The spread of the open-book management theory means a lot more employees are seeing their companies' business plans than ever before. When employees get the key information managers are using to make decisions, they understand management better and make better decisions themselves, and efficiency and profitability often increase as a result.
Many companies hold annual meetings at which they present and discuss an edited version of their business plan to all employees. Others provide new hires with their business plan-type information as part of their indoctrination in company culture. Both are effective approaches. You can also use bulletin boards or company newsletters to publish smaller sections of your plan, such as your mission statement or some details of financial objectives and how you're progressing.
One drawback to using a plan to help inform and manage your employees is that many won't understand it. Some firms provide employees with rudimentary training in matters like how to read a financial report before they hand out the company's plans. Often this training is done by the CEO and can take considerable time. But don't be afraid to share details of your business plan with employees. They may turn out to understand it better than you.
Monitoring Your Business's Performance
Using a business plan to monitor your performance has many benefits. If your cash flow is running much shorter than projected at the moment, even though you're not currently in trouble, that information may help you to spot disaster before it occurs. By comparing plan projections with actual results, you gain a deeper understanding of your business's pressure points or the components of your operation that have the most effect on results.
- Spotting trouble early. A teenager taking driver's education is told to look through the rear window of the car in front to try to see the brake lights on the vehicle ahead of that one. The idea is that if the novice driver waits until the car immediately ahead slams on the brakes, it may be too late to stop. Looking forward, past the immediate future, helps traffic move more smoothly and averts countless accidents.
The same principle applies in business planning. You don't have to be a wizard to get some solid hints about the future beyond tomorrow, especially when it comes to the operations of your own business. You can look at virtually any page of your business plan and find an important concept or number describing some expected future event that, if it turns out to be diverging from reality, may hint at future trouble.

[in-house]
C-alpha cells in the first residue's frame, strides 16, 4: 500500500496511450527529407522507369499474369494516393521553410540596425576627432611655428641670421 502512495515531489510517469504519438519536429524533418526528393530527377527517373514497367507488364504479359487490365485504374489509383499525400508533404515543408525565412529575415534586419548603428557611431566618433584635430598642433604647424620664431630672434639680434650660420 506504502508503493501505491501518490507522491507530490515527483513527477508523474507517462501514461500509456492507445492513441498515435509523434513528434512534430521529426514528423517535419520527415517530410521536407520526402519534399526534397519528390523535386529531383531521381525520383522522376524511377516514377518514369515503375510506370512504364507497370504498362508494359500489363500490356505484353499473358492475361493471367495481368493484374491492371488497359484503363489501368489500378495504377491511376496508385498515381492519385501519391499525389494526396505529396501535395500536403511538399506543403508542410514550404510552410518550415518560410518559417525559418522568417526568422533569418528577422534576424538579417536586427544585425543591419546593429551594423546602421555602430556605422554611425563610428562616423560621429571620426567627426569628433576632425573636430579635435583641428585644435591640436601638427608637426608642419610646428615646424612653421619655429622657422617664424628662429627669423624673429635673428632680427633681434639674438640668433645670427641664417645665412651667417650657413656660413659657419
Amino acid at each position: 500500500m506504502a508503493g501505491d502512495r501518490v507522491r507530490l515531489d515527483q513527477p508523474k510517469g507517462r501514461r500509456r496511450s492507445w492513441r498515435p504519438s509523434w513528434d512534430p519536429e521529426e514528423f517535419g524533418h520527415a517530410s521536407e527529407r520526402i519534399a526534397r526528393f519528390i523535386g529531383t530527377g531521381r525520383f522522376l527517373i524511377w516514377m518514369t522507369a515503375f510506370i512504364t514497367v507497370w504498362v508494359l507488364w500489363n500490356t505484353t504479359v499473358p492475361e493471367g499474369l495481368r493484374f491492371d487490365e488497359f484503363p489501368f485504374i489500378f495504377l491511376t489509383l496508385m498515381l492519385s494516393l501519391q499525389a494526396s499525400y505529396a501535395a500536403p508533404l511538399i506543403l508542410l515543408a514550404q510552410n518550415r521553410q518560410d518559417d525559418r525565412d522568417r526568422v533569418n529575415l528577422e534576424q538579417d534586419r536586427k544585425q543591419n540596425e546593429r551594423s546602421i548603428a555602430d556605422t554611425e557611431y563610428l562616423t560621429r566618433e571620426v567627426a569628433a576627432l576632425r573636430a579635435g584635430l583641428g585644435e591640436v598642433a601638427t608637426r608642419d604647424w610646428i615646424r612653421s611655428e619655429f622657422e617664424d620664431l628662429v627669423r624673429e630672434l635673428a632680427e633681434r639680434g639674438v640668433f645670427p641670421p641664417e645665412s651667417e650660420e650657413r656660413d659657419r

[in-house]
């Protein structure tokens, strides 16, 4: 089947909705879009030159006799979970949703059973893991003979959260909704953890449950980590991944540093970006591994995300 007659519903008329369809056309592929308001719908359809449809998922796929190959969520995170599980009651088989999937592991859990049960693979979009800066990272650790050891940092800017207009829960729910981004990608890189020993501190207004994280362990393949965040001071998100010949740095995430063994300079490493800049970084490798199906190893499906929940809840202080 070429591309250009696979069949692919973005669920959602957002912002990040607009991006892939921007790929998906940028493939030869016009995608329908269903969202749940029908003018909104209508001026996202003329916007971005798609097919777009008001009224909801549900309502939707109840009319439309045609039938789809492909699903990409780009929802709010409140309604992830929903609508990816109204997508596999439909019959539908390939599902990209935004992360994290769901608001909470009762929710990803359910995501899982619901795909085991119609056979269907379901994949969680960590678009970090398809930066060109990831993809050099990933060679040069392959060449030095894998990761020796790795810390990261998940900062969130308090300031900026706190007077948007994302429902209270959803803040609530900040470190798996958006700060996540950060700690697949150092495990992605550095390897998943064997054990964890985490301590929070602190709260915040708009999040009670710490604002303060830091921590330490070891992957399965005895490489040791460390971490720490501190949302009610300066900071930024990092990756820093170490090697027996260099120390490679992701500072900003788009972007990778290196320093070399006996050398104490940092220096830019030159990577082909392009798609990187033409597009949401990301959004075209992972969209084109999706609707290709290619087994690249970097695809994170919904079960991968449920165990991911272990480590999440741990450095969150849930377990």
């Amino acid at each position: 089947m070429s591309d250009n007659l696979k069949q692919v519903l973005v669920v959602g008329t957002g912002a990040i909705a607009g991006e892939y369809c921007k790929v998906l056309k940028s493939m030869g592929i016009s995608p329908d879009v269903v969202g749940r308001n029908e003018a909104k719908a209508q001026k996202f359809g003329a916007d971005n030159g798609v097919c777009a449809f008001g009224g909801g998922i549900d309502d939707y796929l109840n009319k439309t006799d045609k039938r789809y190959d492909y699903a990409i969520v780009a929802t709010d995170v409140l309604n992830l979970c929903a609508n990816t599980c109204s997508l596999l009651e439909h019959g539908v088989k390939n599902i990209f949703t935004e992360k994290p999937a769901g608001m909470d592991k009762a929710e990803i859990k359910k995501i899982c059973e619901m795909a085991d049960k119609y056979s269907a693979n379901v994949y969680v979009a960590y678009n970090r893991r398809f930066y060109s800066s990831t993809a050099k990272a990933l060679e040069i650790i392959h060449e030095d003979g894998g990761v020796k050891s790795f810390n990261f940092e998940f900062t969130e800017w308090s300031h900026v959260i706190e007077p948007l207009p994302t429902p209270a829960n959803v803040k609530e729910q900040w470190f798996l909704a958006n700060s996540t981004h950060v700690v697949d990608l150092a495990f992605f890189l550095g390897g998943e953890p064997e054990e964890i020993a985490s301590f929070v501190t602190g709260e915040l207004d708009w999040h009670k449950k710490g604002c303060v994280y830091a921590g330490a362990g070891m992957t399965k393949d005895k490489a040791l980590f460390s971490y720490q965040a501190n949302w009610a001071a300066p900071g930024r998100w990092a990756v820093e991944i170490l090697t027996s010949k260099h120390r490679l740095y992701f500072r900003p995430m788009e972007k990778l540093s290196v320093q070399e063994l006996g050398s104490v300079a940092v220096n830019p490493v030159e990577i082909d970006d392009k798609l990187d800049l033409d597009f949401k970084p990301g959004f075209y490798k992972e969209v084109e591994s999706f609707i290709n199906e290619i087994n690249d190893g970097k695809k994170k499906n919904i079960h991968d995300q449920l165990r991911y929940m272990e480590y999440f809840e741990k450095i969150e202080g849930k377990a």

Say your profit margins are shrinking slowly but steadily and seemingly irreversibly. If you can see that within a few months your declining margins will push your break-even point too high to live with, you can take action now to fix the problem. You may need to add a new, higher-margin product; get rid of an old one; or begin marketing to a more profitable clientele. All these moves, and many more you could take, have a good chance of working if your careful comparison of plan projections with actual results warns you of impending danger. Wait until the last minute, and you could be peeling yourself off the windshield.
- Understanding pressure points. Not all tips that come from comparing plans with results have to do with avoiding danger. Some help you identify profit opportunities. Others may show how seemingly minor tweaks can produce outsized improvements in sales or profitability. For example, the plan for a one-person professional service business indicated that rising sales were not, in general, accompanied by rising costs. Fixed items such as office rent and insurance stayed the same, and even semivariable costs such as phone bills went up only slightly. The bulk of any extra business went straight to the bottom line, showing up as profit improvement. But one cost that didn't seem especially variable went up sharply as business volume climbed. That was the number of transactions.
Ordinarily this would be a given and not necessarily a matter of grave concern. A large enterprise could absorb these costs, but for this single professional, however, added paperwork came at a very high cost--her own time. As a part of checking her plan against results, she noticed this unexpected increase in transactions and calculated that she spent around an hour on paperwork for each transaction no matter how large or small. She realized that one of the most important pressure points in her business was related to the size of a transaction. By refusing small engagements and seeking clients who could offer big jobs, she would reduce the amount of time spent on otherwise unproductive paperwork and increase the time she could spend completing client requirements.
Ultimately, she was able to trim what had been 100 annual transactions down to 75, while increasing the amount of her dollar revenue. The result was a free 25 hours to spend working on more business or just vacationing. If you can see and relieve a pressure point like that, you can really keep your business from boiling over.
There are few things to equal the sensation of filling in all the numbers on a cash flow projection, hitting the recalculate button, and scrolling to the bottom of your spreadsheet to see what the future holds. If the news is good and you see a steady string of positive cash balances across the bottom row, you know that, assuming your data is good and your assumptions reasonable, your business has a good chance of making it.